Thursday, 5 January 2012

Book of Mormon– Guide or Talisman?

Is the Book of Mormon a sure guide or simply a Mormon talisman? Dan Peterson regrets that to most Mormons it is the latter: he writes today:

"Studies of Latter-day Saint sermons and curriculum from the earliest period of church history well into the 20th century demonstrate surprisingly little use of the Book of Mormon to establish doctrines or as a text from which to preach. Many Saints were converted by reading it, but, thereafter, they tended to overlook its specific content. Early members, mostly converts, knew the Bible well and used it extensively in their teaching and missionary efforts, but the Book of Mormon served mainly as a kind of talisman, its sheer existence pointing to Joseph Smith's prophetic calling. Even Joseph Smith used the Bible far more than he used the Book of Mormon in his sermons."

It is little wonder that he is concerned because, as he points out, as late as 1984-86 Mormon prophet Ezra Taft Benson was berating church members for neglecting the Book of Mormon, declaring in the October 1984 General Conference:

“My beloved brethren and sisters, for some years now I have been deeply concerned that we are not using the Book of Mormon as God intends. As I participated in the Mexico City Temple dedication, I received the distinct impression that God is not pleased with our neglect of the Book of Mormon. In the 84th section of the Doctrine and Covenants, the Lord decreed that the whole church was under condemnation, even all the children of Zion, because of the way they treated the Book of Mormon. 'And they shall remain under this condemnation until they repent,' said the Lord, 'and remember the new covenant, even the Book of Mormon' (Doctrine and Covenants 84:57)."

Even in delivering the news that this trend is being reversed professor Peterson admits the news is not that good after all because the change is but dimly seen:

“I'm personally glad that we've moved beyond the day when the Book of Mormon's chief function, by far, was simply to serve as evidence that Joseph Smith was a genuine prophet of God. I'm delighted that we've begun, however dimly, to perceive the richness of its content.”

Imagine that! A book of “scripture”, of modern revelation that has been the exclusive preserve of the Mormon Church for 180 years being largely neglected in its content for – well, 180 years. It is remarkable, more so because this neglect is brought to our attention by a Mormon scholar of no little repute. Why should “investigators” have to wade through this quagmire of atrocious writing and worse history if Mormons are not prepared to do it?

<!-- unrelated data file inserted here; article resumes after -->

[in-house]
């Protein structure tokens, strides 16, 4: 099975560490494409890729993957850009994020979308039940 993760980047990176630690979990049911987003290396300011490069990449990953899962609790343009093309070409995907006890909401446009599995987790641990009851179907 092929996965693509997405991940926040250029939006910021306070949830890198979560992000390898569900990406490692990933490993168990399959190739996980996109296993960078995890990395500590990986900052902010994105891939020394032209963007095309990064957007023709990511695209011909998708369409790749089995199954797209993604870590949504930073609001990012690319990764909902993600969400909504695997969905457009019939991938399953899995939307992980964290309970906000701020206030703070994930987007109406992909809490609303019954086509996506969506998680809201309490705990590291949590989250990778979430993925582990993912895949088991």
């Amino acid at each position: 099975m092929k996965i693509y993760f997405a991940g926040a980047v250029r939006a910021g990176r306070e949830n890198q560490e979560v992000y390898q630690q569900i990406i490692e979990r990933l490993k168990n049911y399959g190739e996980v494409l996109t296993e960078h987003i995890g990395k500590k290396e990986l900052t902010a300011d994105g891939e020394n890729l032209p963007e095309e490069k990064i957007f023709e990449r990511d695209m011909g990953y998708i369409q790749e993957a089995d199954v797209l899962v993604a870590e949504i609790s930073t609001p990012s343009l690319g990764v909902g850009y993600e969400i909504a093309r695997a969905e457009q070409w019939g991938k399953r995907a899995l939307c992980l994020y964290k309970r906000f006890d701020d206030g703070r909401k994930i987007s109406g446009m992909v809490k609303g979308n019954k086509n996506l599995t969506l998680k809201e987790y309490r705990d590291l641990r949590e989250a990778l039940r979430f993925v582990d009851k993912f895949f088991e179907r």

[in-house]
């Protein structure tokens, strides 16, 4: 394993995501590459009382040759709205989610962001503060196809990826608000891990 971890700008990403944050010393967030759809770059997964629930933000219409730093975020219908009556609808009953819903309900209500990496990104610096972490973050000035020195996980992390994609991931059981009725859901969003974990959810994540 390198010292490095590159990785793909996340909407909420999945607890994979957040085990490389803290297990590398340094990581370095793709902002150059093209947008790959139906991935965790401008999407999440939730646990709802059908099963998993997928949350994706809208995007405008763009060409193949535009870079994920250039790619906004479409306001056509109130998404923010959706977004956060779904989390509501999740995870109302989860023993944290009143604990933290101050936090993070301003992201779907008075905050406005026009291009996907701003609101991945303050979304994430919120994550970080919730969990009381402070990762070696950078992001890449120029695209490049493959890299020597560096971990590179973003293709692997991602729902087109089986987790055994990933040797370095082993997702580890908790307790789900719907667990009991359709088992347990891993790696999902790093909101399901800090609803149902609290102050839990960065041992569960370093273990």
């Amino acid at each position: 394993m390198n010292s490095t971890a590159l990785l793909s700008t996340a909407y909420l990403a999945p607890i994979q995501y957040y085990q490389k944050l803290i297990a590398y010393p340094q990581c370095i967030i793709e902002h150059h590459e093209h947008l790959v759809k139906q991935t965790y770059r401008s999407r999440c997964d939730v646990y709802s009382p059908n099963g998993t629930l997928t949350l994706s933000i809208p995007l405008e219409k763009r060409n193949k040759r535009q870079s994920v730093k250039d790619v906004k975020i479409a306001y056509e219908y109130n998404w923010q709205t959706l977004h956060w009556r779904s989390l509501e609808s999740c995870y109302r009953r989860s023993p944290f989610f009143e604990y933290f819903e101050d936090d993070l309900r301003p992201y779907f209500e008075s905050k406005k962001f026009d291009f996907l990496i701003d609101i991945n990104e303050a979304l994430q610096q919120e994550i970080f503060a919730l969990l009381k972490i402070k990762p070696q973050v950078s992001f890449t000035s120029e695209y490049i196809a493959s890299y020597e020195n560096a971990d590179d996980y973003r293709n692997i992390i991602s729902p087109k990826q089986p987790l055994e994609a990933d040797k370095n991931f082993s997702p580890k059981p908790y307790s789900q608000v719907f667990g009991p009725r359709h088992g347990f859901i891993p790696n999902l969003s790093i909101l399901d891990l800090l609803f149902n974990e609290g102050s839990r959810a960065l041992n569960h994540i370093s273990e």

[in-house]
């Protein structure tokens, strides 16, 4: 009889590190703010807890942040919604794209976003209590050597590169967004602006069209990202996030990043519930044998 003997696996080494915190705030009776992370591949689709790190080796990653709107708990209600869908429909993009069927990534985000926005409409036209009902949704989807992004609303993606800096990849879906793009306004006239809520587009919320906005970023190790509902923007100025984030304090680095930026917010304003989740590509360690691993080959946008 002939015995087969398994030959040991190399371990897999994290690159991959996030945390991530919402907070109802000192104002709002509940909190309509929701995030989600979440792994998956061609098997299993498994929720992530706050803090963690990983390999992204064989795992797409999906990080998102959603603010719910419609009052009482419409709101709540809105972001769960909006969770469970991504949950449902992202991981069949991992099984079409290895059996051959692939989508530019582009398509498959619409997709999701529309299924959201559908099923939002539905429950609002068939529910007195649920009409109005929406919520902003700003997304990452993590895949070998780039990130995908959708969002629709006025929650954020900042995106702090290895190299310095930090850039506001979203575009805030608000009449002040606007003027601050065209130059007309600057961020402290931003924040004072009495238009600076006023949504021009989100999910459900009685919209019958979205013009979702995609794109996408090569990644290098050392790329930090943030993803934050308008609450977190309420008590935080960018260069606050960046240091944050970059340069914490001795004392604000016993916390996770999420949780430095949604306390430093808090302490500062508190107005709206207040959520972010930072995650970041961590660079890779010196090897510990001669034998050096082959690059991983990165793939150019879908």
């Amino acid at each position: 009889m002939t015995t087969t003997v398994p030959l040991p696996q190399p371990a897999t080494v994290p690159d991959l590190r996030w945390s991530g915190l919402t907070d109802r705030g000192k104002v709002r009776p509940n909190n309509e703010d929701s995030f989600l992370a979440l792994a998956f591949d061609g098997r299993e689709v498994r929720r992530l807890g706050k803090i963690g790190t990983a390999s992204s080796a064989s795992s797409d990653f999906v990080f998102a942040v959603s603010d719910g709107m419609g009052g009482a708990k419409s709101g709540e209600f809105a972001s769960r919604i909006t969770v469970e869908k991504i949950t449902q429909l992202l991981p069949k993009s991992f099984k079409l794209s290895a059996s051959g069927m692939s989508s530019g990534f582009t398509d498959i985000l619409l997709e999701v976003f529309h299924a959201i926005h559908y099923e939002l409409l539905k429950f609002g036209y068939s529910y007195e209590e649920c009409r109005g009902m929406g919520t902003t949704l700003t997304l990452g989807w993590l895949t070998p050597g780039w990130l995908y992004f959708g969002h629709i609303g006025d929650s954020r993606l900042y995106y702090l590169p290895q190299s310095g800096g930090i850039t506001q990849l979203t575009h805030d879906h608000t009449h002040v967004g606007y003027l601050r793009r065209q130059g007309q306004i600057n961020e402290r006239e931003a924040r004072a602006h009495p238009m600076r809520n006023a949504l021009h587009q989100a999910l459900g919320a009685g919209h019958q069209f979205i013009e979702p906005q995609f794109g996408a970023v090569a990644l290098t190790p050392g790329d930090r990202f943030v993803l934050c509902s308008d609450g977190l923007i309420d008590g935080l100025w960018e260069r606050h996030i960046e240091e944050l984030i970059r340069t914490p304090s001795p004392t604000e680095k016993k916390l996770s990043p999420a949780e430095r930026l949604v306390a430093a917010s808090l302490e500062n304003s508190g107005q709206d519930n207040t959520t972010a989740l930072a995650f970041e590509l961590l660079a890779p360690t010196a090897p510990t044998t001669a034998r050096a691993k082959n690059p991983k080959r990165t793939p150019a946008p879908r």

He regrets this neglect that has prevailed for much of the history of his church, both in the pulpit as well as the pew, at headquarters as well as across the stakes and wards of the church. He says nothing by way of explanation or mitigation, instead taking the opportunity to reject the Spalding theory, reinforce the Joseph Smith story and then, remarkably, to celebrate nonetheless the profound importance of the Book of Mormon as symbol.

Coming full circle, he ends celebrating what he began by regretting, that the Book of Mormon is, “a virtuoso display of revelatory power.” That is, a symbol of Joseph Smith’s authenticity as a latter-day prophet.

One last note, and this needs to be heard no matter how often it must be repeated. Professor Peterson makes much of the fact that critics cannot explain the Book of Mormon, writing, “no explanation other than the one involving God and angels — which [critics] reject — has withstood scrutiny.” But it is not for critics to account for the Book of Mormon, just as it is not for victims to account for perpetrators, just to demonstrate that it is not what Mormons claim it to be, that it is wrong, and that has been done eloquently and often enough for any reasonable person to understand. It is for Mormons to account for the Book of Mormon since it is they who are presenting it to the world as something it is patently not.

He then writes that, “The so-called "Spalding Theory," for instance, flourished in the late 19th and early 20th centuries, and enjoys occasional zombie-like revivals still today. However, no reputable historian, believer or unbeliever, advocates it any more.”

But then nor do any historians outside the Mormon Church give any credence to the claims of the Mormon Church for the Book of Mormon. You can’t appeal to historians when it suits you and then neglect their considered, expert opinion when it fails to agree with you. It might be more honest to tell prospective Mormons that even Mormons are not so impressed with this turgid tome and non-Mormon experts reject wholesale every claim made for it, talisman or not.

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